I have often said that nativity sets should include a set of Herod’s soldiers—that is as much a part of the Christmas story as the shepherds, or the star, or the wise men. These traditional figures all glorified Christ in His coming, but the reality of such bloody soldiers was the reason He came. Nothing illustrates the need for His mission to us better than that appalling loss to Ramah. An early English carol, “Unto Us is Born a Son,” has a verse that understands this juxtaposition of humility and adoration over against the haughtiness of pride and blood.
This did Herod sore affray,
And grievously bewilder
So he gave the word to slay,
And slew the little childer,
And slew the little childer.
It is not possible to build a culture around a denial of God-given standards, and then arbitrarily reintroduce those standards at your convenience, whenever you need a word like evil to describe what has just happened. Those words cannot just be whistled up. If we have banished them, and their definitions, and every possible support for them, we need to reckon with the fact that they are now gone. Cultural unbelief, which leads inexorably to cultural nihilism and despair, is utterly incapable of responding appropriately to things like this, while remaining fully capable of creating them. In the prophetic words of C.S. Lewis, “In a sort of ghastly simplicity we remove the organ and demand the function. We make men without chests and expect of them virtue and enterprise. We laugh at honour and are shocked to find traitors in our midst. We castrate and bid the geldings be fruitful.”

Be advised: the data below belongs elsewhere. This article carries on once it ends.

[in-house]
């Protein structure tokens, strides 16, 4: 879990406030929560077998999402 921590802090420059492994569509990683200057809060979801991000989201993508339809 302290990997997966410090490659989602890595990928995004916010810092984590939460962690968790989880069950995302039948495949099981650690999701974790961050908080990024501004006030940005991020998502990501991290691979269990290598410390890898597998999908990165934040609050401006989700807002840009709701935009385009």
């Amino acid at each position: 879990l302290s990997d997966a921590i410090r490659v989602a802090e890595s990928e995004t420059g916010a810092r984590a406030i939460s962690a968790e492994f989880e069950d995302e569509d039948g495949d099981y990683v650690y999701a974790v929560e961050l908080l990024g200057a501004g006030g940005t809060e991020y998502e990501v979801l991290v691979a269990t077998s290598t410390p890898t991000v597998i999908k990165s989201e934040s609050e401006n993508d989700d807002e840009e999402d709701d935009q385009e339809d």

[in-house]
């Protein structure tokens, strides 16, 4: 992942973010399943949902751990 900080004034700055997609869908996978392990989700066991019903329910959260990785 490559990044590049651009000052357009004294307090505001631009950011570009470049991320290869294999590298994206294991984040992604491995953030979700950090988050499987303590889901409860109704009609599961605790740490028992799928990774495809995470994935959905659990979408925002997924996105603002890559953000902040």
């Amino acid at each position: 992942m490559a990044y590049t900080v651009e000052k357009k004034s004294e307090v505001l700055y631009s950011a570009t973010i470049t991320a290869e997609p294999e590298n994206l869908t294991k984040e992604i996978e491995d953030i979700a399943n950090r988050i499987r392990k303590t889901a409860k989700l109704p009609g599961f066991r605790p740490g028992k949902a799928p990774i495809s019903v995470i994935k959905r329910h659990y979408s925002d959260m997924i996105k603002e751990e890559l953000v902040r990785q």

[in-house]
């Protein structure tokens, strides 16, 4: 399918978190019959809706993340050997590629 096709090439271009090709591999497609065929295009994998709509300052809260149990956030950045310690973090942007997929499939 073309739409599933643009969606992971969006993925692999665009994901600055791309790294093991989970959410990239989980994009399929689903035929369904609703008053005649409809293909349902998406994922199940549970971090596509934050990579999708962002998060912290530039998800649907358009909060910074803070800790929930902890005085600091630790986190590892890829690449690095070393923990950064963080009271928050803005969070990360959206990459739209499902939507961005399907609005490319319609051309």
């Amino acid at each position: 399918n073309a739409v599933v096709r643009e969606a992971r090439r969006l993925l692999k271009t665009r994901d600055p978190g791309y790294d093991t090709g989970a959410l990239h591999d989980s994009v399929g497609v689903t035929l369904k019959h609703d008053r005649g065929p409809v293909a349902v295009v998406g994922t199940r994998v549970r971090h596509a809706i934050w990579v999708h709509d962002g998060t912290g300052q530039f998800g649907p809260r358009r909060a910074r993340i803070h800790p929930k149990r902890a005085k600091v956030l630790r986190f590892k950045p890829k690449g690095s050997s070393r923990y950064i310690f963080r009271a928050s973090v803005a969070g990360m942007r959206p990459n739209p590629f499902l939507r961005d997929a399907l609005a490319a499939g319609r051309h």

This shooting was horrendous, but far worse is the fact that our blind seers have no idea what to say about it. The horror happened, and it was immediately followed by the horror of countless individuals saying wildly inappropriate things about it. We have monsters in our midst, and vapidity in our highest council chambers, not to mention the monsters there too, and all of them want to slouch toward Bethlehem. God have mercy.
Murdering a human being is an assault on God. He made us in his own image. Destroying an image usually means you hate the imaged. Murdering God’s human image-bearer is not just murder. It’s treason — treason against the creator of the world. It is a capital crime — and more. “Whoever sheds the blood of man, by man shall his blood be shed, for God made man in his own image” (Genesis 9:6).
December 17 2012 | Blog | Comments Off on Thinking God’s Thoughts After Him about Newtown, CT
DA Carson has had a strong influence on me theologically and pastorally through the books that he has written and scores of his sermons. That’s why it was such a great privilege for me to be able to meet him in person at the EV Free Western District meeting on November 5th.
Carson preached three of the most moving sermons on the subject of prayer that I’ve ever had the privilege to listen to. It was a joy to be able to attend and to hear him in such an intimate environment.
Valley Church of Vacaville just recently made the sermons available online. They can be found here.
December 07 2012 | Blog | Comments Off on DA Carson on Prayer